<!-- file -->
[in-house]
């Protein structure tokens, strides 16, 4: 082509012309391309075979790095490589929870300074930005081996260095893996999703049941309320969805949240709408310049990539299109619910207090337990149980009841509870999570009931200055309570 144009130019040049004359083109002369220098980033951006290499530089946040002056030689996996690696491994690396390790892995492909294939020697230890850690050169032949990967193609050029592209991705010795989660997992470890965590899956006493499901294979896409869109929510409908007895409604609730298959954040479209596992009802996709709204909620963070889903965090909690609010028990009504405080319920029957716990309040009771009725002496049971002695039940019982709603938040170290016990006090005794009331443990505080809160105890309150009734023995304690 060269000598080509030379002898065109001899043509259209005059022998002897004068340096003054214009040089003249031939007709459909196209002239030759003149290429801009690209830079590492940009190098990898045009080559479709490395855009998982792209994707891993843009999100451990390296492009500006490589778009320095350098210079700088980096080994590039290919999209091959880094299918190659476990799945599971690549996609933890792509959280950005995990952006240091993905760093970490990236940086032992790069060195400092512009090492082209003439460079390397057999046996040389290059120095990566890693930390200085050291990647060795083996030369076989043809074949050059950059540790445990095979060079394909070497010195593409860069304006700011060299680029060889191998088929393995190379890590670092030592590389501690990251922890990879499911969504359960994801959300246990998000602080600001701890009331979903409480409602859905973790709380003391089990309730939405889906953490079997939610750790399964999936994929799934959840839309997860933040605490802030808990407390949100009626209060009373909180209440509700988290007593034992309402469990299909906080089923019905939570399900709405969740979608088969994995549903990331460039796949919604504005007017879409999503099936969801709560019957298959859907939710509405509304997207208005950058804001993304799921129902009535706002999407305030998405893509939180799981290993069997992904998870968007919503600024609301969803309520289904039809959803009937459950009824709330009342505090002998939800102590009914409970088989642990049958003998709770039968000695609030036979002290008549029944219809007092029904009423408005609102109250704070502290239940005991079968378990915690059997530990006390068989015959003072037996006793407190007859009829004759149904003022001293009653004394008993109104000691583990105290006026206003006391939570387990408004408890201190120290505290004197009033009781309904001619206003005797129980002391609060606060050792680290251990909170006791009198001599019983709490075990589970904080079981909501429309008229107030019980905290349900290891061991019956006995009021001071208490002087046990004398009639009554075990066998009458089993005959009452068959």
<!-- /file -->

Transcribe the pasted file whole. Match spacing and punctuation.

[in-house]
């Protein structure tokens, strides 16, 4: 082509012309391309075979790095490589929870300074930005081996260095893996999703049941309320969805949240709408310049990539299109619910207090337990149980009841509870999570009931200055309570 144009130019040049004359083109002369220098980033951006290499530089946040002056030689996996690696491994690396390790892995492909294939020697230890850690050169032949990967193609050029592209991705010795989660997992470890965590899956006493499901294979896409869109929510409908007895409604609730298959954040479209596992009802996709709204909620963070889903965090909690609010028990009504405080319920029957716990309040009771009725002496049971002695039940019982709603938040170290016990006090005794009331443990505080809160105890309150009734023995304690 060269000598080509030379002898065109001899043509259209005059022998002897004068340096003054214009040089003249031939007709459909196209002239030759003149290429801009690209830079590492940009190098990898045009080559479709490395855009998982792209994707891993843009999100451990390296492009500006490589778009320095350098210079700088980096080994590039290919999209091959880094299918190659476990799945599971690549996609933890792509959280950005995990952006240091993905760093970490990236940086032992790069060195400092512009090492082209003439460079390397057999046996040389290059120095990566890693930390200085050291990647060795083996030369076989043809074949050059950059540790445990095979060079394909070497010195593409860069304006700011060299680029060889191998088929393995190379890590670092030592590389501690990251922890990879499911969504359960994801959300246990998000602080600001701890009331979903409480409602859905973790709380003391089990309730939405889906953490079997939610750790399964999936994929799934959840839309997860933040605490802030808990407390949100009626209060009373909180209440509700988290007593034992309402469990299909906080089923019905939570399900709405969740979608088969994995549903990331460039796949919604504005007017879409999503099936969801709560019957298959859907939710509405509304997207208005950058804001993304799921129902009535706002999407305030998405893509939180799981290993069997992904998870968007919503600024609301969803309520289904039809959803009937459950009824709330009342505090002998939800102590009914409970088989642990049958003998709770039968000695609030036979002290008549029944219809007092029904009423408005609102109250704070502290239940005991079968378990915690059997530990006390068989015959003072037996006793407190007859009829004759149904003022001293009653004394008993109104000691583990105290006026206003006391939570387990408004408890201190120290505290004197009033009781309904001619206003005797129980002391609060606060050792680290251990909170006791009198001599019983709490075990589970904080079981909501429309008229107030019980905290349900290891061991019956006995009021001071208490002087046990004398009639009554075990066998009458089993005959009452068959």